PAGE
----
Facebook is firing back against misleading and deceptive ad practices, and ICOs, cryptocurrencies and binary options are at the top of their list. In a blog post by Facebooks’ Rob Leathern, the social media giant is trumpeting a new policy, banning ads that “promote financial products and services that are frequently associated with misleading or deceptive promotional practices.”
Without a clear regulatory framework for ICOs, Facebook is just trying to protect its users — of which there were 2.7 billion as of Q2 2017 — and prevent bad actors from promoting their scams on the site. The policy is a broad-brush approach for the time being but seems to target sketchy ads making unrealistic claims and flying in the face of expert advice from blockchain veterans not to invest more than you can afford to lose in any digital coin.
They point to “many companies” that are advertising ICOs and cryptocurrencies, as well as binary options, that aren’t on the up-and-up.
“This policy is intentionally broad while we work to better detect deceptive and misleading advertising practices, and enforcement will begin to ramp up across our platforms including Facebook, Audience Network and Instagram. We will revisit this policy and how we enforce it as our signals improve.” — Facebook
It’s unclear if Twitter or other social media sites will follow suit with similar ad guidelines.
Flurry of reasons
With a lack of clear regulation for upcoming ICOs, Facebook must have felt it had to do something. Meanwhile, they’re parroting some of the same concerns that blockchain veterans have similarly expressed.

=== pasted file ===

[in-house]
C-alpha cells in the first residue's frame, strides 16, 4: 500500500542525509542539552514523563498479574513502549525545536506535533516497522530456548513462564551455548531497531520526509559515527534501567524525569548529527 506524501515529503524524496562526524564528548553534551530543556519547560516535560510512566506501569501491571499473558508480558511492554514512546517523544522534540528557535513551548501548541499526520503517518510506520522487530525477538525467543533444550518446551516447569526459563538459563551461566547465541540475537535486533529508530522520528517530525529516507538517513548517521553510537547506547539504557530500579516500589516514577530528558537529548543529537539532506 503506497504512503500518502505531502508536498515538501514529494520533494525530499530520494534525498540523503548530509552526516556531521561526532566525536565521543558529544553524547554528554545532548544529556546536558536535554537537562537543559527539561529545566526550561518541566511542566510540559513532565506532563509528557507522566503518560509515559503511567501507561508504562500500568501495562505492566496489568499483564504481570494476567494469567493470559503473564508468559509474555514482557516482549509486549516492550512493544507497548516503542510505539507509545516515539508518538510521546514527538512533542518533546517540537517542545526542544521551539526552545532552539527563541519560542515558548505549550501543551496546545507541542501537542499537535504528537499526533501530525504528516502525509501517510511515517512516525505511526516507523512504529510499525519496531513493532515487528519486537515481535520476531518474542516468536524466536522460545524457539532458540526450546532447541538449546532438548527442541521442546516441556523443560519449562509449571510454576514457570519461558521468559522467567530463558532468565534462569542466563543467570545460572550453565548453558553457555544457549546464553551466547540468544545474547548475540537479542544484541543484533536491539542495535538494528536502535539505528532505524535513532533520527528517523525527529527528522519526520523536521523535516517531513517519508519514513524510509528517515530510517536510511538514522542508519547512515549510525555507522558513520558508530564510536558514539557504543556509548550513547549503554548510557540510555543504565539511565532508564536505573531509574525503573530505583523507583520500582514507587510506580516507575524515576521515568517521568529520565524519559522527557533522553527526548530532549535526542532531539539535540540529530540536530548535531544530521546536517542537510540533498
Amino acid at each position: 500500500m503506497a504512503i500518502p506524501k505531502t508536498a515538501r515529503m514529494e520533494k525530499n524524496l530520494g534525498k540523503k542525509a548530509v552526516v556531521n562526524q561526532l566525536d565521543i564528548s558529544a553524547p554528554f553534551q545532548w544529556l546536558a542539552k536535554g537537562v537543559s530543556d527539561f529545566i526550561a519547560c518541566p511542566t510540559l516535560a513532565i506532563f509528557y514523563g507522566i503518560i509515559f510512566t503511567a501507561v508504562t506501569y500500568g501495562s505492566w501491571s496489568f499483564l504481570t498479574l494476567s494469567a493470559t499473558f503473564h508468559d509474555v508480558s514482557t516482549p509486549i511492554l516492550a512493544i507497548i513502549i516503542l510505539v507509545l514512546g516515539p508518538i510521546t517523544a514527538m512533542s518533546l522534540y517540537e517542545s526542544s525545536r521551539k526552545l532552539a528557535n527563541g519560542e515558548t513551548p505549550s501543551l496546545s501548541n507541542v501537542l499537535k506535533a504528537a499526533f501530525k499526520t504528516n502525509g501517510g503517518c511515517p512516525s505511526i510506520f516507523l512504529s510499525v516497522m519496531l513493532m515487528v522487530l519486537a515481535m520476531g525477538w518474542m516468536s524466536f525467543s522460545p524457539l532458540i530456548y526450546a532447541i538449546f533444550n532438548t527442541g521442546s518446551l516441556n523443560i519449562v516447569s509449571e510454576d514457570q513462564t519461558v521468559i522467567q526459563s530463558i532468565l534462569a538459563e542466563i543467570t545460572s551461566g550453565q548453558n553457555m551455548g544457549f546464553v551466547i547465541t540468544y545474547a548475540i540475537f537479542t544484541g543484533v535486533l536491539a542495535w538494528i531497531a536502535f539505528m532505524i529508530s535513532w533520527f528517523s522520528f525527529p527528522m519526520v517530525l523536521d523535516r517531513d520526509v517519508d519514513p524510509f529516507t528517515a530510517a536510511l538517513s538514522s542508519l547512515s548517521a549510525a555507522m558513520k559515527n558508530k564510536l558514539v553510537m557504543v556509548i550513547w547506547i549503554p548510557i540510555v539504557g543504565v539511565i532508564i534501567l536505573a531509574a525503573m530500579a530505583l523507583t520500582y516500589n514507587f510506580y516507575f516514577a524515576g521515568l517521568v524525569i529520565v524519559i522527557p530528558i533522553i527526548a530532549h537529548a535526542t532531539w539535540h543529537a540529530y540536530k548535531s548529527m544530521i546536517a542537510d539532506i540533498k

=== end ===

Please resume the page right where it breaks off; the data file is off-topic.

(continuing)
Wences Casares, head of bitcoin wallet startup Xapo, recently reminded investors not to put more into ICOs than they can afford to lose, which supports Facebook’s ban of ads that urge people to redirect their retirement savings into token sales. Ethereum and Ripple founders have similarly been vocal about warning investors about possible scams circulating in the cryptocurrency industry.
Another ad that Facebook is targeting is the one that promises the absence of risk. That seems to have been the approach of Bitconnect, which was guaranteeing fixed returns and has since been hit with its second class action lawsuit claiming an investment scam.
Facebook’s advertising policy is notoriously fussy. The list of health foods and supplements it won’t list, for example, is extensive, and it also seems to have a problem with male torsos being displayed. ICOs and cryptocurrency projects – even those that are above board – can now be added to that list. There’s a school of thought that holds that ICOs which have merit shouldn’t require paid advertising in the first place, especially not display ads. If a product is genuinely innovative and worthy of investment, there are plenty of ways to create a buzz and form an active community without resorting to Facebook.
Facebook’s ICO and cryptocurrency ad ban come on the heels of a warning issued by SEC and CFTC chiefs Jay Clayton and Christopher Giancarlo, respectively, to the cryptocurrency industry. They admonished the industry participants who capitalize on the “limited” jurisdictional reach of the regulators, touting this as an attractive feature by which to invest in a digital coin. Meanwhile, the SEC has charged the decentralized AriseBank with fraud, stopping the company’s ICO right in its tracks.